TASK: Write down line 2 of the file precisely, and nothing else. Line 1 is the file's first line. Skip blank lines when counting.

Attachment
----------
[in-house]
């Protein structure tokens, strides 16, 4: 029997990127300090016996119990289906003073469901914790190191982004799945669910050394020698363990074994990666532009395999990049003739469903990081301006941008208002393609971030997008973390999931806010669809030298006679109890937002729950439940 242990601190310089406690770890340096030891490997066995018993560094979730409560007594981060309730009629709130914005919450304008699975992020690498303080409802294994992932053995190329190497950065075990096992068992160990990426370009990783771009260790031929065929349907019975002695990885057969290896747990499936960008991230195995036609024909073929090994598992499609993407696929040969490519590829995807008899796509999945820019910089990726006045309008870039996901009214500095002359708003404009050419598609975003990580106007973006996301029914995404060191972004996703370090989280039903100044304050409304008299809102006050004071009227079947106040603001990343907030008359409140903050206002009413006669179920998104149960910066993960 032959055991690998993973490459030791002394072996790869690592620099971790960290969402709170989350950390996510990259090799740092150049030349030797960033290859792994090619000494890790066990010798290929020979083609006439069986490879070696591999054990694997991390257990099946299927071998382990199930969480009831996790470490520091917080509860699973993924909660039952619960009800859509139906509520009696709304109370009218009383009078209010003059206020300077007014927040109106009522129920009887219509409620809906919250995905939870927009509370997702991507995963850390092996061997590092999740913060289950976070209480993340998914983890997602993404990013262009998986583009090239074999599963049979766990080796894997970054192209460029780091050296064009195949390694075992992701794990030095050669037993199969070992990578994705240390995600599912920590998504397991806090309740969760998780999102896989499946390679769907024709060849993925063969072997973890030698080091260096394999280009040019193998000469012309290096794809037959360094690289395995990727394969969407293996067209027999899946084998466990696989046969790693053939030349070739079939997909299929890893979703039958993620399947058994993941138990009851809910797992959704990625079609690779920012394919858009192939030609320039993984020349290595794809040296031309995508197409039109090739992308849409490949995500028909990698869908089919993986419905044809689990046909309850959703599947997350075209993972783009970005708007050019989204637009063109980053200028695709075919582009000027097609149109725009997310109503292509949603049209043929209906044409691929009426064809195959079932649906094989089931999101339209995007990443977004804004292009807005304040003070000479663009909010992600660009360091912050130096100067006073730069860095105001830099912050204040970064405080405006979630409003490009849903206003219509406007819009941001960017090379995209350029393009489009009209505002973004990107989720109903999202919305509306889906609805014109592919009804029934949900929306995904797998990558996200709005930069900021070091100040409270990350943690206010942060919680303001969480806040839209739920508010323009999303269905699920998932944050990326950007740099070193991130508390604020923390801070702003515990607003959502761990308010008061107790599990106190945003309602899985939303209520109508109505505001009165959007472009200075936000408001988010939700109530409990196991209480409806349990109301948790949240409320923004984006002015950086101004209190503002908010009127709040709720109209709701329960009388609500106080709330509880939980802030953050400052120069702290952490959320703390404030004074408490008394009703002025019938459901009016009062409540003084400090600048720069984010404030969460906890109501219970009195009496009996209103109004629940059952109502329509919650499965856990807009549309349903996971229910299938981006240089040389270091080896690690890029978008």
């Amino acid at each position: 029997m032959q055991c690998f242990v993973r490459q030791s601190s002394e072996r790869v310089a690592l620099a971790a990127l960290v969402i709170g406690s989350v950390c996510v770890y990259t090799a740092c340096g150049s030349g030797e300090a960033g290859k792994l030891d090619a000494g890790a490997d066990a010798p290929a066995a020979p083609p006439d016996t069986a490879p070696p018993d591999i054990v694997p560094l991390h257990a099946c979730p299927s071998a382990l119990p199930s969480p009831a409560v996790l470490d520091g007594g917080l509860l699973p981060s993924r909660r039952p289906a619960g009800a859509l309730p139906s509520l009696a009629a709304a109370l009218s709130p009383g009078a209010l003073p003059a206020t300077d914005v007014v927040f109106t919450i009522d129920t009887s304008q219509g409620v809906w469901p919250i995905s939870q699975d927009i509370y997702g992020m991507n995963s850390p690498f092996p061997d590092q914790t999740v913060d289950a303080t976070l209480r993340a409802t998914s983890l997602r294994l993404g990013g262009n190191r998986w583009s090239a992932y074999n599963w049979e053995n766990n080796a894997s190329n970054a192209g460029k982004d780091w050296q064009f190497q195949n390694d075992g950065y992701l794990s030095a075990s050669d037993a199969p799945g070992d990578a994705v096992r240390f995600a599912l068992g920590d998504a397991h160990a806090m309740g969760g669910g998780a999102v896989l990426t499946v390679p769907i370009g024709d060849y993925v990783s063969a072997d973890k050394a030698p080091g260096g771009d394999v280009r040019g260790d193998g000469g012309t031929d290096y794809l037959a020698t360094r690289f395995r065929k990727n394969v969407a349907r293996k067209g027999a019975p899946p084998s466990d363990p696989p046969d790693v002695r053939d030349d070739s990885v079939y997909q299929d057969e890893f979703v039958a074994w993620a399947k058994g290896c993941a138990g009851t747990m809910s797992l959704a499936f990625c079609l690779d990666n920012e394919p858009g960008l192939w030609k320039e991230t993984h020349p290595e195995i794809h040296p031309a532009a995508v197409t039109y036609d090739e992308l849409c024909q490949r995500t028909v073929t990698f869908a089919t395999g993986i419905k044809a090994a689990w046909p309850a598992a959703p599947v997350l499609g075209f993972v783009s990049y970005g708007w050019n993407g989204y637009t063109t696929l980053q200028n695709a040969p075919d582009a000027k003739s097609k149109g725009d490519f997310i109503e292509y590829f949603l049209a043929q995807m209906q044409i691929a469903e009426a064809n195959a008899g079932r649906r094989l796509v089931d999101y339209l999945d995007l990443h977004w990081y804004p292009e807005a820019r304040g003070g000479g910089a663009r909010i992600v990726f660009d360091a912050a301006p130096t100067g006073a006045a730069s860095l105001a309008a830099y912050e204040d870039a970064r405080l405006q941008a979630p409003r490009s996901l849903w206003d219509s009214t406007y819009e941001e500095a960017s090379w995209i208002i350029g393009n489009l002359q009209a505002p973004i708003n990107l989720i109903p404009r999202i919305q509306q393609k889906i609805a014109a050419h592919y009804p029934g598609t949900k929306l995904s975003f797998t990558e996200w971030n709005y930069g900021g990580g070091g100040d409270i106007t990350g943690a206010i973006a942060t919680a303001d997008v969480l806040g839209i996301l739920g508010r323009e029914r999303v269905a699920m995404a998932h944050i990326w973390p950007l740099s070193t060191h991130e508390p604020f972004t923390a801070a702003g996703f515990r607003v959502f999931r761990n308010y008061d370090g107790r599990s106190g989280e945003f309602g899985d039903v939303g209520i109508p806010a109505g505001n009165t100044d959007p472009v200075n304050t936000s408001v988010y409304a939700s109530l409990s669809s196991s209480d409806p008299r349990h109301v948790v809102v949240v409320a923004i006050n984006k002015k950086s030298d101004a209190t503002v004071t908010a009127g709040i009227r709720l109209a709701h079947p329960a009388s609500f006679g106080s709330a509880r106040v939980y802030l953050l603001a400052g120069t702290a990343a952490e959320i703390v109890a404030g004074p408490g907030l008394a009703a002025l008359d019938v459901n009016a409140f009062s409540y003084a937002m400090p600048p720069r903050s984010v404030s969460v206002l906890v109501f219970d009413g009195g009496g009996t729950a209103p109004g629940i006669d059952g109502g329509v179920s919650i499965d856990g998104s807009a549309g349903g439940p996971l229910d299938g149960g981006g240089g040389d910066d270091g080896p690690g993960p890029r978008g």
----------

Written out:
């Protein structure tokens, strides 16, 4: 029997990127300090016996119990289906003073469901914790190191982004799945669910050394020698363990074994990666532009395999990049003739469903990081301006941008208002393609971030997008973390999931806010669809030298006679109890937002729950439940 242990601190310089406690770890340096030891490997066995018993560094979730409560007594981060309730009629709130914005919450304008699975992020690498303080409802294994992932053995190329190497950065075990096992068992160990990426370009990783771009260790031929065929349907019975002695990885057969290896747990499936960008991230195995036609024909073929090994598992499609993407696929040969490519590829995807008899796509999945820019910089990726006045309008870039996901009214500095002359708003404009050419598609975003990580106007973006996301029914995404060191972004996703370090989280039903100044304050409304008299809102006050004071009227079947106040603001990343907030008359409140903050206002009413006669179920998104149960910066993960 032959055991690998993973490459030791002394072996790869690592620099971790960290969402709170989350950390996510990259090799740092150049030349030797960033290859792994090619000494890790066990010798290929020979083609006439069986490879070696591999054990694997991390257990099946299927071998382990199930969480009831996790470490520091917080509860699973993924909660039952619960009800859509139906509520009696709304109370009218009383009078209010003059206020300077007014927040109106009522129920009887219509409620809906919250995905939870927009509370997702991507995963850390092996061997590092999740913060289950976070209480993340998914983890997602993404990013262009998986583009090239074999599963049979766990080796894997970054192209460029780091050296064009195949390694075992992701794990030095050669037993199969070992990578994705240390995600599912920590998504397991806090309740969760998780999102896989499946390679769907024709060849993925063969072997973890030698080091260096394999280009040019193998000469012309290096794809037959360094690289395995990727394969969407293996067209027999899946084998466990696989046969790693053939030349070739079939997909299929890893979703039958993620399947058994993941138990009851809910797992959704990625079609690779920012394919858009192939030609320039993984020349290595794809040296031309995508197409039109090739992308849409490949995500028909990698869908089919993986419905044809689990046909309850959703599947997350075209993972783009970005708007050019989204637009063109980053200028695709075919582009000027097609149109725009997310109503292509949603049209043929209906044409691929009426064809195959079932649906094989089931999101339209995007990443977004804004292009807005304040003070000479663009909010992600660009360091912050130096100067006073730069860095105001830099912050204040970064405080405006979630409003490009849903206003219509406007819009941001960017090379995209350029393009489009009209505002973004990107989720109903999202919305509306889906609805014109592919009804029934949900929306995904797998990558996200709005930069900021070091100040409270990350943690206010942060919680303001969480806040839209739920508010323009999303269905699920998932944050990326950007740099070193991130508390604020923390801070702003515990607003959502761990308010008061107790599990106190945003309602899985939303209520109508109505505001009165959007472009200075936000408001988010939700109530409990196991209480409806349990109301948790949240409320923004984006002015950086101004209190503002908010009127709040709720109209709701329960009388609500106080709330509880939980802030953050400052120069702290952490959320703390404030004074408490008394009703002025019938459901009016009062409540003084400090600048720069984010404030969460906890109501219970009195009496009996209103109004629940059952109502329509919650499965856990807009549309349903996971229910299938981006240089040389270091080896690690890029978008």